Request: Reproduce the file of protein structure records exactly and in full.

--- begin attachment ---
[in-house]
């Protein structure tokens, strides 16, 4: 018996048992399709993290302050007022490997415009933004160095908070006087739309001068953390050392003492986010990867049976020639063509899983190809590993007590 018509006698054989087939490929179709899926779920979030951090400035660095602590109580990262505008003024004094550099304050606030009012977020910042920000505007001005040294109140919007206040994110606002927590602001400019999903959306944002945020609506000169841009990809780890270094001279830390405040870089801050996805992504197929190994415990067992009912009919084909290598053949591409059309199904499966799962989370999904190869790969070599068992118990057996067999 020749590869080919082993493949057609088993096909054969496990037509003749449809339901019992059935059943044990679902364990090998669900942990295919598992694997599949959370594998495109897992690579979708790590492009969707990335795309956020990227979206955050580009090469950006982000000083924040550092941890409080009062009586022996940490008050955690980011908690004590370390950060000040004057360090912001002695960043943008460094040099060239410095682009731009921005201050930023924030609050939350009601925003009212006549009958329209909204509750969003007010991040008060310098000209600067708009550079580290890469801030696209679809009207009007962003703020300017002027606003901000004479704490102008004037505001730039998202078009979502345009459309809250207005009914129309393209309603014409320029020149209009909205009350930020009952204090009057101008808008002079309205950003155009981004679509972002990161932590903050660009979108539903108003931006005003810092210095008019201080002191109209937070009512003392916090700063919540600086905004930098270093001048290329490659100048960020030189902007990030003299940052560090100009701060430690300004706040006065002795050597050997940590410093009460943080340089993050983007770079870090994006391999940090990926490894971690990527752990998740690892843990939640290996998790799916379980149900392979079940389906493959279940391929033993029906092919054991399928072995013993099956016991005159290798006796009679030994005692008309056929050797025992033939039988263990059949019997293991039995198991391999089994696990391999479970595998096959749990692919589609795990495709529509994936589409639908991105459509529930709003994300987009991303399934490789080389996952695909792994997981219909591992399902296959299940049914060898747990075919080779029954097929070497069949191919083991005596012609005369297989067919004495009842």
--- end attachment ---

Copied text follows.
[in-house]
């Protein structure tokens, strides 16, 4: 018996048992399709993290302050007022490997415009933004160095908070006087739309001068953390050392003492986010990867049976020639063509899983190809590993007590 018509006698054989087939490929179709899926779920979030951090400035660095602590109580990262505008003024004094550099304050606030009012977020910042920000505007001005040294109140919007206040994110606002927590602001400019999903959306944002945020609506000169841009990809780890270094001279830390405040870089801050996805992504197929190994415990067992009912009919084909290598053949591409059309199904499966799962989370999904190869790969070599068992118990057996067999 020749590869080919082993493949057609088993096909054969496990037509003749449809339901019992059935059943044990679902364990090998669900942990295919598992694997599949959370594998495109897992690579979708790590492009969707990335795309956020990227979206955050580009090469950006982000000083924040550092941890409080009062009586022996940490008050955690980011908690004590370390950060000040004057360090912001002695960043943008460094040099060239410095682009731009921005201050930023924030609050939350009601925003009212006549009958329209909204509750969003007010991040008060310098000209600067708009550079580290890469801030696209679809009207009007962003703020300017002027606003901000004479704490102008004037505001730039998202078009979502345009459309809250207005009914129309393209309603014409320029020149209009909205009350930020009952204090009057101008808008002079309205950003155009981004679509972002990161932590903050660009979108539903108003931006005003810092210095008019201080002191109209937070009512003392916090700063919540600086905004930098270093001048290329490659100048960020030189902007990030003299940052560090100009701060430690300004706040006065002795050597050997940590410093009460943080340089993050983007770079870090994006391999940090990926490894971690990527752990998740690892843990939640290996998790799916379980149900392979079940389906493959279940391929033993029906092919054991399928072995013993099956016991005159290798006796009679030994005692008309056929050797025992033939039988263990059949019997293991039995198991391999089994696990391999479970595998096959749990692919589609795990495709529509994936589409639908991105459509529930709003994300987009991303399934490789080389996952695909792994997981219909591992399902296959299940049914060898747990075919080779029954097929070497069949191919083991005596012609005369297989067919004495009842």